Should we brace for an invasion of albino super-cicadas?

Posted at 12:33 AM, May 20, 2017
and last updated 2017-05-20 06:43:09-04

Listen: When our viewer Jasmin Allison Carroll sent us this picture, we started to panic.

Nearly everyone in the Tri-State has already experienced at least one cicada invasion in their lifetime, and even enthusiastic entomologists would probably not say that seeing swarms of the big-eyed bugs is their favorite thing. They're big and meaty enough to create a nasty splatter when squished, they're loud enough to keep you awake at night, and they're fearless enough to dive-bomb directly into your face if the mood strikes them.

Still, despite our fear, we endure. We know we've got the lifespan advantage, so we wait for them to disappear beneath the cursed soil from whence they came.

RELATED: Cicadas are a part of Tri-State life we love to hate

A snow-white cicada with red eyes, though? That worried us. We're journalists, not wildlife experts -- we started to worry that this year's premature members of Brood X might have undergone some kind of genetic mutation, turning them into super-bugs that would stick around all year long and eventually enslave the human race.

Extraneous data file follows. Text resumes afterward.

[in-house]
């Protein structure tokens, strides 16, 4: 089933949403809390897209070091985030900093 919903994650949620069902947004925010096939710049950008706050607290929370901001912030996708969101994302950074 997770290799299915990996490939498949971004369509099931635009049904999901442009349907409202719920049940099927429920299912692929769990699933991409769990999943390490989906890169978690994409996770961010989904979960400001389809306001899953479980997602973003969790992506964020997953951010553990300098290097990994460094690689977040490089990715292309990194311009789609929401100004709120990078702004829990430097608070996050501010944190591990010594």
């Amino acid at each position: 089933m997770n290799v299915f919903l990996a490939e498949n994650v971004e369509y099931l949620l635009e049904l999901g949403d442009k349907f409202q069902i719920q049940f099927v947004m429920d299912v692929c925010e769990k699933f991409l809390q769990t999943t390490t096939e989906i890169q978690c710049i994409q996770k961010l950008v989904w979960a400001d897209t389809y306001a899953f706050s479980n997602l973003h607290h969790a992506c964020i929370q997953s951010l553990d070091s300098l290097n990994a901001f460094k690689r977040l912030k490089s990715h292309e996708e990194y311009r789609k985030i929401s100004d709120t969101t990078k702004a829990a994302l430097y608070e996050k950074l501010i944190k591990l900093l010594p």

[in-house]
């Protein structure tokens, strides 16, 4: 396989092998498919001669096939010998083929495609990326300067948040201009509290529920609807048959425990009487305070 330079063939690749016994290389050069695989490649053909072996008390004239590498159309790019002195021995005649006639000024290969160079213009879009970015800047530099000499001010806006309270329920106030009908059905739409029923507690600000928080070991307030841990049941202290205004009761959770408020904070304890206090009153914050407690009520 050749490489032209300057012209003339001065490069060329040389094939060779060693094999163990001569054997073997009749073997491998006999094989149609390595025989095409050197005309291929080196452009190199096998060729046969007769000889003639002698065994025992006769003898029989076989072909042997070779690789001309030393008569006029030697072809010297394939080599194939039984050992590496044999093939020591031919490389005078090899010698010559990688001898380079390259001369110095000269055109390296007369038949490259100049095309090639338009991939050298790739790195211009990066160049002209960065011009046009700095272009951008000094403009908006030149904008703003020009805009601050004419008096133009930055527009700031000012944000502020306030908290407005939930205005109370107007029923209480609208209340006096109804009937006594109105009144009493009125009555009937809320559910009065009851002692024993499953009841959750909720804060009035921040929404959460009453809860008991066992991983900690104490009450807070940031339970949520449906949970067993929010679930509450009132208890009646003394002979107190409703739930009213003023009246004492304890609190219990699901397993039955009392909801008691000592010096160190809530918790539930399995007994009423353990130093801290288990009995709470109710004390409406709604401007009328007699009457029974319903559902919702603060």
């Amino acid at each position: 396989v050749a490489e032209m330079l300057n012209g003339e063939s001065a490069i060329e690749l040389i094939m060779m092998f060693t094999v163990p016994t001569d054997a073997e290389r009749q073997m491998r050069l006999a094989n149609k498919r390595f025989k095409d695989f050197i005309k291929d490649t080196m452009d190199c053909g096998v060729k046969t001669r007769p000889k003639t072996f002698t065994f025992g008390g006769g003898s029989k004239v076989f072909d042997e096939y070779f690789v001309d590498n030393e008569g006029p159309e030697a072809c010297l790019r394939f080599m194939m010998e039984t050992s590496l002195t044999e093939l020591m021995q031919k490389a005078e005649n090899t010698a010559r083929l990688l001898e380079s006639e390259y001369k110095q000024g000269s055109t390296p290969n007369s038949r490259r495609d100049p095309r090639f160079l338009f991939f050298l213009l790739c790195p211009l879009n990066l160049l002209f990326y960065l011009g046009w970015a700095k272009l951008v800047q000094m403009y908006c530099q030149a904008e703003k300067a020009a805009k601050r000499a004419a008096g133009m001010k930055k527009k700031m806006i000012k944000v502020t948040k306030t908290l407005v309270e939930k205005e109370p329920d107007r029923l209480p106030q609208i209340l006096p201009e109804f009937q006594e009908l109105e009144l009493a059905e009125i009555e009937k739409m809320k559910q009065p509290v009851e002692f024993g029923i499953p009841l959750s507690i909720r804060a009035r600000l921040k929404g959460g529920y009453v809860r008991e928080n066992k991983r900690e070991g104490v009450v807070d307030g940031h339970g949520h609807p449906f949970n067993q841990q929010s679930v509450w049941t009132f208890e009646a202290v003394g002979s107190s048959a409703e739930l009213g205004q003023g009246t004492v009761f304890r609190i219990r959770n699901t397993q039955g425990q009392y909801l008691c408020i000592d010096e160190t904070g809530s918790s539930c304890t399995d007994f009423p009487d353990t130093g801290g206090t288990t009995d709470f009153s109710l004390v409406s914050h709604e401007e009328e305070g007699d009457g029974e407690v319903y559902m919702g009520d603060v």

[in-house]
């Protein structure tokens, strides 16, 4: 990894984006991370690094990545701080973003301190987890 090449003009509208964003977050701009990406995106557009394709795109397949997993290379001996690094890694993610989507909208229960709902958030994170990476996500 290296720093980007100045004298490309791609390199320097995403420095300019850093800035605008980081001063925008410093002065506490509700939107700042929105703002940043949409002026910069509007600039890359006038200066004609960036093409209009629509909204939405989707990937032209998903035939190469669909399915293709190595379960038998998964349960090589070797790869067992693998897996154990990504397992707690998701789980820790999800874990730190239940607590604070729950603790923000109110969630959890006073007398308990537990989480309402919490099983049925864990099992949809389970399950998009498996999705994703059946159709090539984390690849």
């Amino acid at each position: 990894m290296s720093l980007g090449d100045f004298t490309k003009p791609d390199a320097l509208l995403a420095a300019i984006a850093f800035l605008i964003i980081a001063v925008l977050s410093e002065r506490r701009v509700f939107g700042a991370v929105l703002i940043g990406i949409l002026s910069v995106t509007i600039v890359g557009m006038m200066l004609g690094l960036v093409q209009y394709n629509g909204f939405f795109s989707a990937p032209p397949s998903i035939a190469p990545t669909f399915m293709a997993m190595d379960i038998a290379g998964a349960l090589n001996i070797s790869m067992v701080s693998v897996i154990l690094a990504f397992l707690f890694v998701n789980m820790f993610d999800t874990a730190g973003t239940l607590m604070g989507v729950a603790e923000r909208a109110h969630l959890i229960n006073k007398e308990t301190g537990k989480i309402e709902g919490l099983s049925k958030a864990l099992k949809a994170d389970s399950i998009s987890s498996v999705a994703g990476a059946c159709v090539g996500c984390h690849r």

We weren't ready to accept Rise of the Dawn of the Planet of the Cicadas, so we decided to do some research.

What did we learn? There's no reason to worry about "albino" cicadas you spot around town. They're not mutants, alien hybrids or products of Umbrella Corporation experimentation.

They're just teenagers.

Baby cicadas, called nymphs, spend their childhoods underground, molting out of old skins as they grow, and emerge into the world once they’re old enough to mate. Once they’re above ground, though, there’s one last molt left between them and adulthood.

A periodical cicada that’s just emerged from its nymph skin will be white, like the picture that Jasmin sent us. Its color will quickly darken as its final exoskeleton hardens, and it’ll enjoy its few weeks above ground before dropping dead and leaving behind a new clutch of nymphets.

So if you see a white cicada in your yard, there’s no reason to worry. They might look a little gross, but hey -- we’ve all been teenagers. It’s hard to not look gross at that point in your life.